PMCID: PMC4285884  PMID: 25610631
ab initio phasing; α-helices; macromolecular structure; ARCIMBOLDO
3.  Structure solution of DNA-binding proteins and complexes with ARCIMBOLDO libraries 
The structure solution of DNA-binding protein structures and complexes based on the combination of location of DNA-binding protein motif fragments with density modification in a multi-solution frame is described.
Protein–DNA interactions play a major role in all aspects of genetic activity within an organism, such as transcription, packaging, rearrangement, replication and repair. The molecular detail of protein–DNA interactions can be best visualized through crystallography, and structures emphasizing insight into the principles of binding and base-sequence recognition are essential to understanding the subtleties of the underlying mechanisms. An increasing number of high-quality DNA-binding protein structure determinations have been witnessed despite the fact that the crystallographic particularities of nucleic acids tend to pose specific challenges to methods primarily developed for proteins. Crystallographic structure solution of protein–DNA complexes therefore remains a challenging area that is in need of optimized experimental and computational methods. The potential of the structure-solution program ARCIMBOLDO for the solution of protein–DNA complexes has therefore been assessed. The method is based on the combination of locating small, very accurate fragments using the program Phaser and density modification with the program SHELXE. Whereas for typical proteins main-chain α-helices provide the ideal, almost ubiquitous, small fragments to start searches, in the case of DNA complexes the binding motifs and DNA double helix constitute suitable search fragments. The aim of this work is to provide an effective library of search fragments as well as to determine the optimal ARCIMBOLDO strategy for the solution of this class of structures.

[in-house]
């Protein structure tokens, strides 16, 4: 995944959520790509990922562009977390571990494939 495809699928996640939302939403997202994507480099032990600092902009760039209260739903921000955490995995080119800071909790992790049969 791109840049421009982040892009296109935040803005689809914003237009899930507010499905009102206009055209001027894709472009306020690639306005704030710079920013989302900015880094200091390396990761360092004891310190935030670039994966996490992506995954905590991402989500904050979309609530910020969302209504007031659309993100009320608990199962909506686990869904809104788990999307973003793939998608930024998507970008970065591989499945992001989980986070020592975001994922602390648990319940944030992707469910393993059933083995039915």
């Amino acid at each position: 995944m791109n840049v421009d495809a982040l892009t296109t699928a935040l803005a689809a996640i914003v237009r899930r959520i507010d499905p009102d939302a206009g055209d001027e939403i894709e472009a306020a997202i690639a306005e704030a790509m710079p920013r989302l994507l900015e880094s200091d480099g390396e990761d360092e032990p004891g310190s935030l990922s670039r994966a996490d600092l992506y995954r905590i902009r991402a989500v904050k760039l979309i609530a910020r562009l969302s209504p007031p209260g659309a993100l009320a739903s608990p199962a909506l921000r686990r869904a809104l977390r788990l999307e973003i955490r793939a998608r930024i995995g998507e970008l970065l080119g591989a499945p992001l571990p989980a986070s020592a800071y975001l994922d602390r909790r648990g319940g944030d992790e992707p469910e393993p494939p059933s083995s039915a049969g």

PMCID: PMC4051508  PMID: 24914984
protein–DNA complexes and macromolecule structure solutions; structure-solution pipelines; molecular replacement; density modification
4.  Practical structure solution with ARCIMBOLDO  
ARCIMBOLDO combines the location of small fragments with Phaser and density modification with SHELXE of all possible Phaser solutions. Its uses are explained and illustrated through practical test cases.
Since its release in September 2009, the structure-solution program ARCIMBOLDO, based on the combination of locating small model fragments such as polyalanine α-helices with density modification with the program SHELXE in a multisolution frame, has evolved to incorporate other sources of stereochemical or experimental information. Fragments that are more sophisticated than the ubiquitous main-chain α-­helix can be proposed by modelling side chains onto the main chain or extracted from low-homology models, as locally their structure may be similar enough to the unknown one even if the conventional molecular-replacement approach has been unsuccessful. In such cases, the program may test a set of alternative models in parallel against a specified figure of merit and proceed with the selected one(s). Experimental information can be incorporated in three ways: searching within ARCIMBOLDO for an anomalous fragment against anomalous differences or MAD data or finding model fragments when an anomalous substructure has been determined with another program such as SHELXD or is subsequently located in the anomalous Fourier map calculated from the partial fragment phases. Both sources of information may be combined in the expansion process. In all these cases the key is to control the workflow to maximize the chances of success whilst avoiding the creation of an intractable number of parallel processes. A GUI has been implemented to aid the setup of suitable strategies within the various typical scenarios. In the present work, the practical application of ARCIMBOLDO within each of these scenarios is described through the distributed test cases.
PMCID: PMC3322593  PMID: 22505254
ARCIMBOLDO; fragment search; Phaser; density modification; multi-solution phasing; SHELXE

Results 1-4 (4)